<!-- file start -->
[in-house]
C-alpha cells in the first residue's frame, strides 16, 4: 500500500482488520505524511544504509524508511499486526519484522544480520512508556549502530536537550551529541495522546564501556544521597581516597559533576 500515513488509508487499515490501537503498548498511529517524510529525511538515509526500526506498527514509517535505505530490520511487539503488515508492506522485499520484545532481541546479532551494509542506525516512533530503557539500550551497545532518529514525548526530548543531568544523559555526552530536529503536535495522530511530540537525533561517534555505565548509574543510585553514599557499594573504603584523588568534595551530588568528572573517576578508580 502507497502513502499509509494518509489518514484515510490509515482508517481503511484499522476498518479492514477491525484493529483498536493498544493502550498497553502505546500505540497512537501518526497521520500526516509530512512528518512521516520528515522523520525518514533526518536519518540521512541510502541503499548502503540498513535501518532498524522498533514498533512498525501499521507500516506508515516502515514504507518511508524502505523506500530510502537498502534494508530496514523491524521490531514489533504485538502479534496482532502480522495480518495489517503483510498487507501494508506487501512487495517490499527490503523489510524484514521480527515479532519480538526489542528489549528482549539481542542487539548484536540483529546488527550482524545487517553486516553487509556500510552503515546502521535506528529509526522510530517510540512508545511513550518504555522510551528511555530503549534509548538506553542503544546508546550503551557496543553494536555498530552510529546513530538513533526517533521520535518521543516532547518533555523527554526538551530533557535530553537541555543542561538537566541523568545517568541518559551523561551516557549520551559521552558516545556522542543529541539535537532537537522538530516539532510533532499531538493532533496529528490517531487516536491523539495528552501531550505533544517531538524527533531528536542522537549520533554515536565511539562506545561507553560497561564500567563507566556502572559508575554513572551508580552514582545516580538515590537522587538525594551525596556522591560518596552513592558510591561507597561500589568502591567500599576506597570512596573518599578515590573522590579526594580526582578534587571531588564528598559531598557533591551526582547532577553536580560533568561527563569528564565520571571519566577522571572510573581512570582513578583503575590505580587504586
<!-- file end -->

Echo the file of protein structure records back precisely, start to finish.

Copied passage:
[in-house]
C-alpha cells in the first residue's frame, strides 16, 4: 500500500482488520505524511544504509524508511499486526519484522544480520512508556549502530536537550551529541495522546564501556544521597581516597559533576 500515513488509508487499515490501537503498548498511529517524510529525511538515509526500526506498527514509517535505505530490520511487539503488515508492506522485499520484545532481541546479532551494509542506525516512533530503557539500550551497545532518529514525548526530548543531568544523559555526552530536529503536535495522530511530540537525533561517534555505565548509574543510585553514599557499594573504603584523588568534595551530588568528572573517576578508580 502507497502513502499509509494518509489518514484515510490509515482508517481503511484499522476498518479492514477491525484493529483498536493498544493502550498497553502505546500505540497512537501518526497521520500526516509530512512528518512521516520528515522523520525518514533526518536519518540521512541510502541503499548502503540498513535501518532498524522498533514498533512498525501499521507500516506508515516502515514504507518511508524502505523506500530510502537498502534494508530496514523491524521490531514489533504485538502479534496482532502480522495480518495489517503483510498487507501494508506487501512487495517490499527490503523489510524484514521480527515479532519480538526489542528489549528482549539481542542487539548484536540483529546488527550482524545487517553486516553487509556500510552503515546502521535506528529509526522510530517510540512508545511513550518504555522510551528511555530503549534509548538506553542503544546508546550503551557496543553494536555498530552510529546513530538513533526517533521520535518521543516532547518533555523527554526538551530533557535530553537541555543542561538537566541523568545517568541518559551523561551516557549520551559521552558516545556522542543529541539535537532537537522538530516539532510533532499531538493532533496529528490517531487516536491523539495528552501531550505533544517531538524527533531528536542522537549520533554515536565511539562506545561507553560497561564500567563507566556502572559508575554513572551508580552514582545516580538515590537522587538525594551525596556522591560518596552513592558510591561507597561500589568502591567500599576506597570512596573518599578515590573522590579526594580526582578534587571531588564528598559531598557533591551526582547532577553536580560533568561527563569528564565520571571519566577522571572510573581512570582513578583503575590505580587504586